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Disarmament Diplomacy

Issue No. 60, September 2001

Documents & Sources

MTCR Plenary Meeting

Final Communiqué

Plenary Meeting of the Missile Technology Control Regime (MTCR), Ottawa, Canada, September 25-28, 2001; Final Communiqué, September 28.

"The Missile Technology Control Regime held its 16th Plenary Meeting in Ottawa from September 25 to 28, 2001, in order to review its activities and strengthen its efforts to prevent missile proliferation. ... The Republic of Korea was warmly welcomed to its first Plenary meeting. The MTCR was established in 1987 with the aim of controlling exports of missiles capable of delivering weapons of mass destruction. The 33 countries1 of the MTCR form an important international arrangement dealing with such missiles, as well as related equipment and technology.

Coordinating their efforts through the MTCR, its member states have contributed significantly to a reduction in the global missile proliferation threat. The Plenary however agreed that the risk of proliferation of weapons of mass destruction and their means of delivery remained a major concern for global and regional security, and that more must therefore be done at the national, regional and global level. The Plenary also noted that the tragic events of September 11, 2001 in the United States only added force to the importance of the MTCR's work in that regard.

The Plenary re-emphasized the important role played by export controls, the need to strengthen them further, the need for their strict implementation and the need for adaptation in the face of technological development.

Partners continued their deliberations on a set of principles, general measures, cooperation and confidence building measures in the form of a draft International Code of Conduct against ballistic missile proliferation, taking into account the results of extensive contact on this subject undertaken with countries outside the MTCR since the Helsinki Plenary. The result of these deliberations was an augmented draft text, which will be distributed to all states at an early date.

Universalization of the draft Code should take place through a transparent and inclusive negotiating process open to all states on the basis of equality. In this regard, the Plenary noted with appreciation the offer of France to host the first negotiation session in 2002. France will consult with all states to determine their interest in participating in the process. This concludes the work of the MTCR per se on the draft Code.

The Canadian chairmanship was encouraged to pursue intensified outreach activities and dialogue with relevant states concerning export controls, transshipment and the fulfilment of the objectives of the MTCR. The Plenary welcomed the offer of Poland to host the next Plenary Meeting in September 23-27, 2002 and to serve as Chair of the MTCR for the subsequent year.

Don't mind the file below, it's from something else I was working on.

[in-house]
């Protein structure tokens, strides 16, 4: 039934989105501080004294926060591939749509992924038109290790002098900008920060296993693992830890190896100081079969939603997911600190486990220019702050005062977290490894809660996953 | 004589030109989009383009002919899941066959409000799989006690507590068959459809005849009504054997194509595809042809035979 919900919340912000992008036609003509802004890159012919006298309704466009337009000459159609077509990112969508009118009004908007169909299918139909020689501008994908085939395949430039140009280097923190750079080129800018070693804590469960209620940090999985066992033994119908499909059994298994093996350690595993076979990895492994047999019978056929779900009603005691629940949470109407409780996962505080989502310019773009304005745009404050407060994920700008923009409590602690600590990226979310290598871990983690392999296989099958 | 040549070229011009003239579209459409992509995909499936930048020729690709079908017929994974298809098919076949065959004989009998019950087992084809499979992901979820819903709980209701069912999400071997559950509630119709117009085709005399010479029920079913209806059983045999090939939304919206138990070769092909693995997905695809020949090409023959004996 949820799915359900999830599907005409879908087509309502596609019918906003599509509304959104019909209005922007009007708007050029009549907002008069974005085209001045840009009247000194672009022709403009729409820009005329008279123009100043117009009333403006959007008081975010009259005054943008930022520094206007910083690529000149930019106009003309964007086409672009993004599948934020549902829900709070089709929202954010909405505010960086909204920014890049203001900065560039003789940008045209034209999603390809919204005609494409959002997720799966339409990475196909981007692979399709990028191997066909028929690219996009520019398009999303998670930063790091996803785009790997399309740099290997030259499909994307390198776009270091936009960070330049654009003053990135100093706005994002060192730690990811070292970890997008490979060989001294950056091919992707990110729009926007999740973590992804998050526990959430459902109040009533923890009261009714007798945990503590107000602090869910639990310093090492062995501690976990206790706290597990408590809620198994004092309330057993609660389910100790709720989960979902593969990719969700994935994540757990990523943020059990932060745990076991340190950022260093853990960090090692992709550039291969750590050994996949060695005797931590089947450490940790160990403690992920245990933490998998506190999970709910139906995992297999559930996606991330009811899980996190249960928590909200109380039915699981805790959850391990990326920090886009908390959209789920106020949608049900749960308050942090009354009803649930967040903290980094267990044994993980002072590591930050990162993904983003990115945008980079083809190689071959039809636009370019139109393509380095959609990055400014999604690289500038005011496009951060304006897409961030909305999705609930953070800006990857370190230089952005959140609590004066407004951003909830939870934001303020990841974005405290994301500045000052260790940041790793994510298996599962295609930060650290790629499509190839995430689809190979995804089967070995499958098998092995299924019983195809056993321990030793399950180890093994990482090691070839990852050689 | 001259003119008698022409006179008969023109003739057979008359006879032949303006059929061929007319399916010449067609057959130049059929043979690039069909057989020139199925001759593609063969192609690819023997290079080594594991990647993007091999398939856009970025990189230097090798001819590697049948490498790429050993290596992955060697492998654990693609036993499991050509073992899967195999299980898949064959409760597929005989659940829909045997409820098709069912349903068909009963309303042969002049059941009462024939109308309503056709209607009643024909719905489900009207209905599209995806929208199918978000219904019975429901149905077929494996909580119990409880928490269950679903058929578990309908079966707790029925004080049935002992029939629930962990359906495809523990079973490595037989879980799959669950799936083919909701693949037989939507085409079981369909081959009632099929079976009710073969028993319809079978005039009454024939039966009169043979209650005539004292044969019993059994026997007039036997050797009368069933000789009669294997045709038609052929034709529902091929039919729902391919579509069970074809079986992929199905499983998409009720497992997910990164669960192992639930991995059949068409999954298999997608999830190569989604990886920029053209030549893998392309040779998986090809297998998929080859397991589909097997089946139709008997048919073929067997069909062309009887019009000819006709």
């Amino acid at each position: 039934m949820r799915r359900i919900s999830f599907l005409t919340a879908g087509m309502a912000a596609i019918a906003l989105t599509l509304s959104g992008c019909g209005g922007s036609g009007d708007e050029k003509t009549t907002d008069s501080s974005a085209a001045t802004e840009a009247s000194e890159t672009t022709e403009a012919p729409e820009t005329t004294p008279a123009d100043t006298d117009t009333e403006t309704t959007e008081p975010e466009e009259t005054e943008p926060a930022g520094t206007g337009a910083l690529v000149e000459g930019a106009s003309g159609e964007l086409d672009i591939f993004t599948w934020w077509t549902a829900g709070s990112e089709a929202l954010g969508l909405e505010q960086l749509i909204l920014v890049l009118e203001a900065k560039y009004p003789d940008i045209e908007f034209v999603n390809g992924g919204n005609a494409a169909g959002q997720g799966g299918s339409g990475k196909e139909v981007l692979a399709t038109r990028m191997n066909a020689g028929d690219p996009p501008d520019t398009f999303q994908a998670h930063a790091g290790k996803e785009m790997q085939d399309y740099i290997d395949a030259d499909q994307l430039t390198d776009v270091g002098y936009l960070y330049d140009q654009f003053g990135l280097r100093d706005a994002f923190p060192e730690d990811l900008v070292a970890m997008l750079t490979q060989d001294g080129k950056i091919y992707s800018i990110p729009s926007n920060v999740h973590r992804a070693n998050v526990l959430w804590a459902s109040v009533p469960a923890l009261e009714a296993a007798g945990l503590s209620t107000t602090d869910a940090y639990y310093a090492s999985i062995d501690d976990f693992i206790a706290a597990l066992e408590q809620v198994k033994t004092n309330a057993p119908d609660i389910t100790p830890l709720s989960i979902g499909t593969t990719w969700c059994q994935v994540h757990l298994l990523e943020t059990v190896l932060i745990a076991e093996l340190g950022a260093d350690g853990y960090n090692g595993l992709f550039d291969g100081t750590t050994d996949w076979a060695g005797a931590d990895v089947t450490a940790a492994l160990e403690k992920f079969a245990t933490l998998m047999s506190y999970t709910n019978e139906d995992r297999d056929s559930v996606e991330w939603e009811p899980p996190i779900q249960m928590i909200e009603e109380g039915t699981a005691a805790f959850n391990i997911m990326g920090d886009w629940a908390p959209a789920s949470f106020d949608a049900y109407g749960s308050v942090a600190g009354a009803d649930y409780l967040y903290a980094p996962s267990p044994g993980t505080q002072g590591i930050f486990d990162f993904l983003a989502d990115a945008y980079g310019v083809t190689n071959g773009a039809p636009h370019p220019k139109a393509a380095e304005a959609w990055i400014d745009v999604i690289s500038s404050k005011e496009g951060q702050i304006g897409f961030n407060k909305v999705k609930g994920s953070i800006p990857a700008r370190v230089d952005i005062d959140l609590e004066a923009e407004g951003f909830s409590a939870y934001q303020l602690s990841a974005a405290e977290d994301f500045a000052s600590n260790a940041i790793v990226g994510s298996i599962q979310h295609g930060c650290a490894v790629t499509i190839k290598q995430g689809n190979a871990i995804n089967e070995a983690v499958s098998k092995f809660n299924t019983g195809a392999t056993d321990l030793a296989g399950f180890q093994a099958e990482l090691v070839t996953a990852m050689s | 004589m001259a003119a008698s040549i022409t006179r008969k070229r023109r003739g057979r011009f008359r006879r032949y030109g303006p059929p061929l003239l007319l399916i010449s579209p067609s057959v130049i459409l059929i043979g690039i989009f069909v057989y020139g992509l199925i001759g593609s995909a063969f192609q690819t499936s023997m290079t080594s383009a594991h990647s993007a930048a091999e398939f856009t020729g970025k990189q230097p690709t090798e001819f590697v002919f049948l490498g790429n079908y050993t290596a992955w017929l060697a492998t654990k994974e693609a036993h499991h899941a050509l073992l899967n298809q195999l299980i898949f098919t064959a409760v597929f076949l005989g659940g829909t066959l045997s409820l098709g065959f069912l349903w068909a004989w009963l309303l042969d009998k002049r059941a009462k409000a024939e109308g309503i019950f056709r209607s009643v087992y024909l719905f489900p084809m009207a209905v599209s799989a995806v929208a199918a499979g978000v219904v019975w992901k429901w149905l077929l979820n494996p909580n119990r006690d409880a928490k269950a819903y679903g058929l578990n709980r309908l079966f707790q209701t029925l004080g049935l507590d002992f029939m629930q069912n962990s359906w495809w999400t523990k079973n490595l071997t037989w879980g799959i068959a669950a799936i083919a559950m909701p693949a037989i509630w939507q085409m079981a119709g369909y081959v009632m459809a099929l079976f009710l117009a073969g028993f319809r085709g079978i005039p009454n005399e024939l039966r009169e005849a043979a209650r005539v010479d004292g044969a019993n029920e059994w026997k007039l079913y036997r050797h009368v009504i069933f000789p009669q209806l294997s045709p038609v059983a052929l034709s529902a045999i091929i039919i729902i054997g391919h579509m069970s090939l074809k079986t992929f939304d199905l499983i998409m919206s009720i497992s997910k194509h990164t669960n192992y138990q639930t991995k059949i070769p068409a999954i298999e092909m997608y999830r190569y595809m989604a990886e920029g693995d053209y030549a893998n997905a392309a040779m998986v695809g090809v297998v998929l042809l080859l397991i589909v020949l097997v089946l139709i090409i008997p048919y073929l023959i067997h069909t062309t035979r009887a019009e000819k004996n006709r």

1. Argentina, Australia, Austria, Belgium, Brazil, Canada, the Czech Republic, Denmark, Finland, France, Germany, Greece, Hungary, Iceland, Ireland, Italy, Japan, the Republic of Korea, Luxembourg, Netherlands, New Zealand, Norway, Poland, Portugal, Russia, South Africa, Spain, Sweden, Switzerland, Turkey, Ukraine, the United Kingdom and the United States."

Source: Canadian Ministry of Foreign Affairs and International Trade, http://www.dfait-maeci.ca.

Russian Foreign Ministry Statement

'On Missile Technology Control Regime Plenary Session,' Russian Foreign Ministry Statement, Document 1837-12-10-2001, October 12.

"... Member states reaffirmed their commitment to efforts under the framework of the MTCR, aimed at reducing the threat of global missile proliferation, and they agreed that the risk of proliferation of weapons of mass destruction and their means of delivery still remains the main threat to global and regional security. The plenary session also noted that the recent tragic events in the USA had only borne out the importance of MTCR efforts in this direction. ...

During the meeting, participants held a debate on the Draft International Code of Conduct against Ballistic Missile Proliferation, and agreed that with this the MTCR was finishing its work on this document. A renewed text will be circulated among all the countries in the near future so that the world community as a whole may join in the debate on it. Understanding was reached that giving the Draft Code of Conduct a broad international character is only possible through an open and multilateral negotiation process with the participation of all concerned countries on a basis of equality. ...

The Russian delegation took the most active part in the work of the plenary session. Moscow has positively assessed its results. We are open for further constructive partnerships and cooperation with other states within the MTCR with a view to the accomplishment of the tasks facing this export control regime. The ultimate goal is to prepare a comprehensive international agreement creating reliable barriers in the way of combat missiles and missile technologies."

© 2001 The Acronym Institute.